Photo: goldend via Flickr
One of the truisms of business is that you can’t beat the United States government.Over the years, many companies thought that they could, from US Steel to Microsoft. They all lost.
So these days, companies make sure that they maintain full-scale lobbying operations in Washington, DC and that their senior people are active in fund-raising efforts for both parties.
Google has long imagined that since it “did no evil,” the normal rules didn’t apply to them. This conceit has now run into a new reality. The National Journal reports:
Reps. Edward Markey (D-MA) and Joe Barton (R-TX), cochairmen of the Bipartisan Privacy Caucus and longtime members of the House Energy and Commerce Committee, don’t agree on much. But after Google was caught last month collecting Social Security information from children who took part in its annual doodling contest, the lawmakers set aside their differences. In a scathing joint statement, they called the action “unacceptable.”
The rebuke was just the latest in a series from lawmakers in both parties, and it highlights a deeper problem for the online giant: Its star is falling fast in Washington. Long the darling of the technology community, Google had carefully cultivated an image of corporate responsibility with its “Don’t Be Evil” motto and its mission “to organise the world’s information and make it universally accessible and useful.” But in recent years, the company has distanced itself not only from the motto but also the principles behind it, say experts who monitor its business practices.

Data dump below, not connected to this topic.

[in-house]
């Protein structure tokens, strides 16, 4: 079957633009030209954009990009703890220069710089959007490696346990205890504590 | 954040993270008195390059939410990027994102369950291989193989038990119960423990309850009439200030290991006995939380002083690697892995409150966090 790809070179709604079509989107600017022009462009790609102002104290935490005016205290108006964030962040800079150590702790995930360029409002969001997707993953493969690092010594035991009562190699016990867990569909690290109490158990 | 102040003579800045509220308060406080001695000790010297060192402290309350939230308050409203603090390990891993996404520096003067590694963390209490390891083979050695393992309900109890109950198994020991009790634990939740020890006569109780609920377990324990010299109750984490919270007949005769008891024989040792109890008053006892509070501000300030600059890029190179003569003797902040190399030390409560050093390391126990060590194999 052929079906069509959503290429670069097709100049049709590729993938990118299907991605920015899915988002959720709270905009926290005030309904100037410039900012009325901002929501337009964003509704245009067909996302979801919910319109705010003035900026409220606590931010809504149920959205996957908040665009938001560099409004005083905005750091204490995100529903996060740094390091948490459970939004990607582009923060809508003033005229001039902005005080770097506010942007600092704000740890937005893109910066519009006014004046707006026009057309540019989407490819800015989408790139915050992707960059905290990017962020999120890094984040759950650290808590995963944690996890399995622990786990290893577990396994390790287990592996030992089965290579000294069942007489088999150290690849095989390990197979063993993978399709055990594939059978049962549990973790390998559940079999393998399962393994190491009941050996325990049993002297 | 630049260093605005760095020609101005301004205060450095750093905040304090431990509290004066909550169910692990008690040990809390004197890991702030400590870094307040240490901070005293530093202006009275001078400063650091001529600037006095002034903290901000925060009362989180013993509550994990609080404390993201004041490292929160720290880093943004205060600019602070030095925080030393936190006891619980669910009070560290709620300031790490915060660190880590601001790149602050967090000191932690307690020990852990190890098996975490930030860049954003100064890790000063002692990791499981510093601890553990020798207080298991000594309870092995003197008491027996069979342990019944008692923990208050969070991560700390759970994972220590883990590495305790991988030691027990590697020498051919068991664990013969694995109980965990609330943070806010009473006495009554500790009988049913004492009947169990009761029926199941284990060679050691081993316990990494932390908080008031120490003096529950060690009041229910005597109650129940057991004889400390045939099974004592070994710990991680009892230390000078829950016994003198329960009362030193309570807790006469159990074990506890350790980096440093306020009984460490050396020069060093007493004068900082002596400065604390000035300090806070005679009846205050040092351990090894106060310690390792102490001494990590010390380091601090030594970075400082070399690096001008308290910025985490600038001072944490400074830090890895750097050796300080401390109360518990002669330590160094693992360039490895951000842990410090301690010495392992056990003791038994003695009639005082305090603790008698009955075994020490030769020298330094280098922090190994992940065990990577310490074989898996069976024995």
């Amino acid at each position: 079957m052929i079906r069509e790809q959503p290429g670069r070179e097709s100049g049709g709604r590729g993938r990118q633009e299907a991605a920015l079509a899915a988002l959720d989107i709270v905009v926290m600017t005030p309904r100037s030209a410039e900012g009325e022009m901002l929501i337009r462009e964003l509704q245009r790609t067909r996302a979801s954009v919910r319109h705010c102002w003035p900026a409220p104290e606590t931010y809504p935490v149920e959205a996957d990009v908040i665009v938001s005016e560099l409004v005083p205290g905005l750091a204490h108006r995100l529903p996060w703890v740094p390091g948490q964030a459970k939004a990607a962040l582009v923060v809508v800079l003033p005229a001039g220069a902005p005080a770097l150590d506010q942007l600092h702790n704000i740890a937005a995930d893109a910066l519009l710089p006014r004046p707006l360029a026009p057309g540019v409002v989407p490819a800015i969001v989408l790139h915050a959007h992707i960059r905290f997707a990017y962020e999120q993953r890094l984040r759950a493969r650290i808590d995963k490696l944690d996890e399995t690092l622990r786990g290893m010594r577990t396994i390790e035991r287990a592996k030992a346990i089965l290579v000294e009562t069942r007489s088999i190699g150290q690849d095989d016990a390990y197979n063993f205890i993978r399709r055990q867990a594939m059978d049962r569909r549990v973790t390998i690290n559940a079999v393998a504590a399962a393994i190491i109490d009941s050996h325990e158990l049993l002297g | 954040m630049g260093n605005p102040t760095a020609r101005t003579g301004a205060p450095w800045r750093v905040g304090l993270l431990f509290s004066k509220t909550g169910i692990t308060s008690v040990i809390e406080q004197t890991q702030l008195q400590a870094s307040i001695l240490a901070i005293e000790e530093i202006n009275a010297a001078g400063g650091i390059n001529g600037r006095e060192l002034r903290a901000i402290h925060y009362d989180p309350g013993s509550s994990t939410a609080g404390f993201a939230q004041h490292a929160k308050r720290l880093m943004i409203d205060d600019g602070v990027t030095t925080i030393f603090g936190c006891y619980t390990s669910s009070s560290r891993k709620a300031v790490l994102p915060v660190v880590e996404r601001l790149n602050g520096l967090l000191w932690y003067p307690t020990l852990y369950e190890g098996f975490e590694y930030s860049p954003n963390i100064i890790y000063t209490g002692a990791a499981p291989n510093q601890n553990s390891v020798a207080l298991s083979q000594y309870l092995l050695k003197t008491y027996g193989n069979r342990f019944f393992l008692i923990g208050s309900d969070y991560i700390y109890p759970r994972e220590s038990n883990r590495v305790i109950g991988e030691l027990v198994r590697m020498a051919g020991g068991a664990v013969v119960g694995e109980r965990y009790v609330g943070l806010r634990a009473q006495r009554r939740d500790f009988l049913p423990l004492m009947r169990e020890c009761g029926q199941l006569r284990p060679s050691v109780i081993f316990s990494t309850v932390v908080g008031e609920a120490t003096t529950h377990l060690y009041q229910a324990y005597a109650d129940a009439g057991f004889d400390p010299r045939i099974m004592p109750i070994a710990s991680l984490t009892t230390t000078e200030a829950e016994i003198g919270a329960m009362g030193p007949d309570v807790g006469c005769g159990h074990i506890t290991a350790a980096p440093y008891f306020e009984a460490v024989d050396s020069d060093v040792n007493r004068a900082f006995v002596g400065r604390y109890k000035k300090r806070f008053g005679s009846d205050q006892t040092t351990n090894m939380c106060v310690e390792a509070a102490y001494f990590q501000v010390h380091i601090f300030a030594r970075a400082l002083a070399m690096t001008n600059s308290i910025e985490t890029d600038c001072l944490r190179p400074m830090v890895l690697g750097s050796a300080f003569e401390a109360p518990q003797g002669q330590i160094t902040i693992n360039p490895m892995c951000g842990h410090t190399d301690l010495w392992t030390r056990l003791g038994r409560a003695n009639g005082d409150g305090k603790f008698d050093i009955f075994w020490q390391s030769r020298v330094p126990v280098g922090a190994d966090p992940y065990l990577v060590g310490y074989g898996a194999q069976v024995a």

And members of Congress are noticing. In recent months, they’ve criticised Google for its proposed acquisition of an online travel-reservations company; a privacy breach involving the collection of unsecured wireless data; and its short-lived effort to circumvent tough new Internet regulations. “There is an awareness that Google just isn’t exactly the warm, fuzzy, cuddly, little start-up that everybody loved [and] that we thought it was,” said John Simpson, director of the Inside Google project for Consumer Watchdog, a Los Angeles-based nonprofit and fierce critic of the company. “It’s such an all-pervasive force in everyone’s lives that it’s coming under scrutiny—and deservedly so.”
Google, of course, is not naive. They maintain a vast lobbying operation in Washington and a number of their senior executives are fund-raisers and bundlers for President Obama. (A “bundler” is someone who raises a bundle of money from friends and business associates). At a recent dinner meeting in San Francisco, called the “Tech Bundlers Ball” by one Washington veteran, Google was well-represented.
So it seems unlikely, to say the least, that the Obama Administration will allow its Justice Department to do anything like what the Clinton Justice Department did to Microsoft back in the late 1990s. But the problem for Google is that Congressional investigations mean subpoenas and subpoenas find trouble. Trouble for Google.
NOW WATCH: Briefing videos
Business Insider Emails & Alerts
Site highlights each day to your inbox.